While I do not take full and detailed notes I do jot some things down. Especially if something is unclear in the message, I write it down as a question and I will explore it later. This is an invaluable habit! If something is unclear, jot it down in shorthand, and when you have a moment, try looking up the answer for yourself. If that does not work, shoot me a message and I would love to help! My goal is that you would encounter the Living God in the Living Word, so understanding it is essential!  


(The internet has a lot of wacky ideas out there. If something does not align with Scripture, or sounds off, it usually is. Be discerning as you do research.)


The temptation is always before us is to become professional educated Christians who lack the joy and excitement over those beautiful, good, and old ideas. I cannot tell you how many people have told me that they do not listen well to sermons anymore because they already know what is being said or that they have heard it all before. That is a shame.

And while it is certainly true that many American churches offer a shallow watered down message (which of course is wrong), it is also true that when we are under healthy preaching we will never arrive at mastery! We will never have all the answers. We will never discover the bottom of an endless ocean of grace. We will never fully comprehend an infinite and incomprehensible God. The preacher will not. We will not. So we must remain humble.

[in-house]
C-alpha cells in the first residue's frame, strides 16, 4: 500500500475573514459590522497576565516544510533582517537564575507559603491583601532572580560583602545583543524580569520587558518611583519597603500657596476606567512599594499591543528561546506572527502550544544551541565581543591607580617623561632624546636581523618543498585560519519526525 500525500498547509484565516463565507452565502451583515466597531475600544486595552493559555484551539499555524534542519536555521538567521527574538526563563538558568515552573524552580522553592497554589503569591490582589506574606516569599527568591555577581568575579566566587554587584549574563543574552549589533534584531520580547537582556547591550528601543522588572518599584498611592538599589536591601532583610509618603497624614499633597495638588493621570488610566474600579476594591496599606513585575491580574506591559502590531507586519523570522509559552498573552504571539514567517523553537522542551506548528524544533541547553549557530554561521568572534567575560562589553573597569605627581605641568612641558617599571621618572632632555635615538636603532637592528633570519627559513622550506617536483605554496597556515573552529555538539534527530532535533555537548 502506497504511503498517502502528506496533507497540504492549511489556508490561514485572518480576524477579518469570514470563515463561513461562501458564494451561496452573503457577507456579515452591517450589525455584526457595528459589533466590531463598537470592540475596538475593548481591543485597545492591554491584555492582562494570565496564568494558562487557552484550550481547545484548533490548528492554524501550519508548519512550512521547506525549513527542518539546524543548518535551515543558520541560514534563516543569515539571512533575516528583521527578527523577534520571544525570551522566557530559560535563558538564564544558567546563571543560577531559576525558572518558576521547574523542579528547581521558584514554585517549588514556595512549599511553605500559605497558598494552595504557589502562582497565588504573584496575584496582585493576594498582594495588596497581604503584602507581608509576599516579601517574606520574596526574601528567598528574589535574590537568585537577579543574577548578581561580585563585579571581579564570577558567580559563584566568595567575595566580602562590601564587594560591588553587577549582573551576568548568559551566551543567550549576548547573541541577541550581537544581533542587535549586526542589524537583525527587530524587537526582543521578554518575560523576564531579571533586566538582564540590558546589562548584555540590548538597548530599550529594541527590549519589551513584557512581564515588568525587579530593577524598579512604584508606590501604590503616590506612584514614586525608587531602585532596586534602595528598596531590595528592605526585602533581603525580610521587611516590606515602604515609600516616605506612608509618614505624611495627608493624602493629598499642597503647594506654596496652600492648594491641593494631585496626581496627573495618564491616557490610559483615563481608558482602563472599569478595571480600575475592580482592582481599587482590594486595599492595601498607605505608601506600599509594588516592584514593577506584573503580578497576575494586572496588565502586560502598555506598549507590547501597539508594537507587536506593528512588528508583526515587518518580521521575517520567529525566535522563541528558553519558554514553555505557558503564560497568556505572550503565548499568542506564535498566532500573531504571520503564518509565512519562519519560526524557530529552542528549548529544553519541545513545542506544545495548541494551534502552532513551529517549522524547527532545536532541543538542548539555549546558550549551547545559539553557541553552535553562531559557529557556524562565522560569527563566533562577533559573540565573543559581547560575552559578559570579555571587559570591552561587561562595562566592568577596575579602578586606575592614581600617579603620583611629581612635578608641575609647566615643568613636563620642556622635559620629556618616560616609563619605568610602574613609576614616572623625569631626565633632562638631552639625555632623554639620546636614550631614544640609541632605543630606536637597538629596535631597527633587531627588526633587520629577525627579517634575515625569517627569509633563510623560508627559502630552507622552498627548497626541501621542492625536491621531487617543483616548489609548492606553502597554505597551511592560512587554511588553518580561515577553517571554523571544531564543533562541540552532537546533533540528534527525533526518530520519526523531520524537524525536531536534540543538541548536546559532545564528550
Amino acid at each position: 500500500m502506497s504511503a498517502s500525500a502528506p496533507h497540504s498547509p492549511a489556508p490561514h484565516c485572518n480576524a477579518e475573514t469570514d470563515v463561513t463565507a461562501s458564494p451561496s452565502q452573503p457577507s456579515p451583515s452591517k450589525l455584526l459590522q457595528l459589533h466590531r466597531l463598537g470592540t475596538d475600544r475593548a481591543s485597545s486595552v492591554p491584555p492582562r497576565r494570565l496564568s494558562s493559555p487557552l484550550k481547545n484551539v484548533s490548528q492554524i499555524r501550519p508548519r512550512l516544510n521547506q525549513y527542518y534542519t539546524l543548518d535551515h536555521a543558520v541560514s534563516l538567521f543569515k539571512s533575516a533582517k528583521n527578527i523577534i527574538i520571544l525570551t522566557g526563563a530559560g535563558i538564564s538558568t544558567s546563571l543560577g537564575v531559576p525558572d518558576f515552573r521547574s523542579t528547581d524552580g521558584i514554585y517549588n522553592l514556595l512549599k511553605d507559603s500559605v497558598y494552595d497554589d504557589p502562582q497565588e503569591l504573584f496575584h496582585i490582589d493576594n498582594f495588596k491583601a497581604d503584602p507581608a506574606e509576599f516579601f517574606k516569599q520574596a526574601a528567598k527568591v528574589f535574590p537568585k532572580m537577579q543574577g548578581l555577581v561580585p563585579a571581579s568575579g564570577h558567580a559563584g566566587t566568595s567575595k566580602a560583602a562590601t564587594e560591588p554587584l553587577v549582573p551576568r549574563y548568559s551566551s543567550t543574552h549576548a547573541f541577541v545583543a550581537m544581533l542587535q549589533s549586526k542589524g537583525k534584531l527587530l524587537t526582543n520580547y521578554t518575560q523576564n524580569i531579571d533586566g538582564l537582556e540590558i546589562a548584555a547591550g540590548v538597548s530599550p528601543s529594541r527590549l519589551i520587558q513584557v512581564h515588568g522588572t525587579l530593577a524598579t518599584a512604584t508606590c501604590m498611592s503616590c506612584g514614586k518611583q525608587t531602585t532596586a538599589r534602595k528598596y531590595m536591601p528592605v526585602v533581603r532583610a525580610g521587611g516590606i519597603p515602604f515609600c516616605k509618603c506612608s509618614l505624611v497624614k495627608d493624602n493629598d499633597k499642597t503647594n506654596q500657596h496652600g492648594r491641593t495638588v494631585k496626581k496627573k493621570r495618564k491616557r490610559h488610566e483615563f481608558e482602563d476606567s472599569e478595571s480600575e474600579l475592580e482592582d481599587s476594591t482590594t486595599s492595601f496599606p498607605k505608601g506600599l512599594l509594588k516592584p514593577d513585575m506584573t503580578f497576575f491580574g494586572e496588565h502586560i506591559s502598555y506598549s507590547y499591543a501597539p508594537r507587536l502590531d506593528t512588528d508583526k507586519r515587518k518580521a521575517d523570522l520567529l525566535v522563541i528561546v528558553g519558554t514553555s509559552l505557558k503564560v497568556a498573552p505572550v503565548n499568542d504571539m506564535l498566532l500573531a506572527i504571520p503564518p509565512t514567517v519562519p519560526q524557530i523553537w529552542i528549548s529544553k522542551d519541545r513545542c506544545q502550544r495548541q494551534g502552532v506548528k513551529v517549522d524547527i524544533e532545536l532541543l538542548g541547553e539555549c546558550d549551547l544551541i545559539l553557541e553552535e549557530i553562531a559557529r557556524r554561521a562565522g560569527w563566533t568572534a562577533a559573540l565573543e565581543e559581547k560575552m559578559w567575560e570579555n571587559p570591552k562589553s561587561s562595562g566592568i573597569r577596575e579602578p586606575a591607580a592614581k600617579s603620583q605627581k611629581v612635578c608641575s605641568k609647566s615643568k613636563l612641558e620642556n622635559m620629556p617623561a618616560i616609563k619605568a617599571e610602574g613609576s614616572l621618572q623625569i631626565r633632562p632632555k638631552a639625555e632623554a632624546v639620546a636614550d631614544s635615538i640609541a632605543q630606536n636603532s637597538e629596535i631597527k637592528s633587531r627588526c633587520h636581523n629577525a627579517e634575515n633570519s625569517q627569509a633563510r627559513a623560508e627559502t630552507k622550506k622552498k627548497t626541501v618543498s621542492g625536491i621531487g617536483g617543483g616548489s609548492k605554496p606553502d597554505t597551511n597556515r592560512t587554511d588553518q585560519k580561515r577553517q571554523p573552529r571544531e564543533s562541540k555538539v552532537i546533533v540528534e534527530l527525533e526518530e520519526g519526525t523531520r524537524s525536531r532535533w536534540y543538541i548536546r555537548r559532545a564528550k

We are not measured in worth by how much information we can retain. We do not listen attentively to the preached Word of God to gain anything from God. We listen, with eager and excited anticipation to know God and to commune with Him in truth. If you are struggling to follow along and are feeling discouraged, allow the grace of Christ to wash over you. Remind yourself of the truth you know: You are dearly loved. Christ died for you. He purified you. He is sanctifying you. He loves you! He is pleased with you! And your commitment to grow, even if it is slow, is a pleasing aroma to the one who calls you child! Rest in His grace!

The content for this blog article was taken from Chapter 1 of "What Is A Healthy Church Member", By Thabiti Anyabwile. 

Next week we will look at the second character trait of a healthy church member. Until then, Soli Deo Gloria!